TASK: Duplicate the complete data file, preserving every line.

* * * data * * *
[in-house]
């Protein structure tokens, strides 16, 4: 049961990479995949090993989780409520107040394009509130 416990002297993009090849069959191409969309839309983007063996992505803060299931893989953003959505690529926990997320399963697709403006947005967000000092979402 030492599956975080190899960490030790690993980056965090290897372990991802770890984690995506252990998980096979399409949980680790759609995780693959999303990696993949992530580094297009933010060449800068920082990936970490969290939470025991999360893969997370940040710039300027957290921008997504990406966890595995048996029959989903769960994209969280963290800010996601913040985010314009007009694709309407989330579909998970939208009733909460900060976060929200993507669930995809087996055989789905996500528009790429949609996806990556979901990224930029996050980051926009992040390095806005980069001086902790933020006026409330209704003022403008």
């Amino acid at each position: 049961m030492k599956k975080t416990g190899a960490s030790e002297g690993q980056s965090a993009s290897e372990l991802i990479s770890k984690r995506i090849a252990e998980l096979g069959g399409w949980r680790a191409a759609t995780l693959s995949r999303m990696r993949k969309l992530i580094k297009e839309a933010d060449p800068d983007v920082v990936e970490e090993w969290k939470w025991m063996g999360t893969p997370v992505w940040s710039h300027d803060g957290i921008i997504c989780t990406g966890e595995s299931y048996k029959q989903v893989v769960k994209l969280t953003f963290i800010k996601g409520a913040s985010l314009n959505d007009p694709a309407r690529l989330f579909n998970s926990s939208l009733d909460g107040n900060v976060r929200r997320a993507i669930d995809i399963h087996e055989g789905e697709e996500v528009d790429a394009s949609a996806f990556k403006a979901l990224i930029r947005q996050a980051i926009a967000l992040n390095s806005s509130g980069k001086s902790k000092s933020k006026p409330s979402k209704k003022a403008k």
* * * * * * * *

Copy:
[in-house]
């Protein structure tokens, strides 16, 4: 049961990479995949090993989780409520107040394009509130 416990002297993009090849069959191409969309839309983007063996992505803060299931893989953003959505690529926990997320399963697709403006947005967000000092979402 030492599956975080190899960490030790690993980056965090290897372990991802770890984690995506252990998980096979399409949980680790759609995780693959999303990696993949992530580094297009933010060449800068920082990936970490969290939470025991999360893969997370940040710039300027957290921008997504990406966890595995048996029959989903769960994209969280963290800010996601913040985010314009007009694709309407989330579909998970939208009733909460900060976060929200993507669930995809087996055989789905996500528009790429949609996806990556979901990224930029996050980051926009992040390095806005980069001086902790933020006026409330209704003022403008």
């Amino acid at each position: 049961m030492k599956k975080t416990g190899a960490s030790e002297g690993q980056s965090a993009s290897e372990l991802i990479s770890k984690r995506i090849a252990e998980l096979g069959g399409w949980r680790a191409a759609t995780l693959s995949r999303m990696r993949k969309l992530i580094k297009e839309a933010d060449p800068d983007v920082v990936e970490e090993w969290k939470w025991m063996g999360t893969p997370v992505w940040s710039h300027d803060g957290i921008i997504c989780t990406g966890e595995s299931y048996k029959q989903v893989v769960k994209l969280t953003f963290i800010k996601g409520a913040s985010l314009n959505d007009p694709a309407r690529l989330f579909n998970s926990s939208l009733d909460g107040n900060v976060r929200r997320a993507i669930d995809i399963h087996e055989g789905e697709e996500v528009d790429a394009s949609a996806f990556k403006a979901l990224i930029r947005q996050a980051i926009a967000l992040n390095s806005s509130g980069k001086s902790k000092s933020k006026p409330s979402k209704k003022a403008k």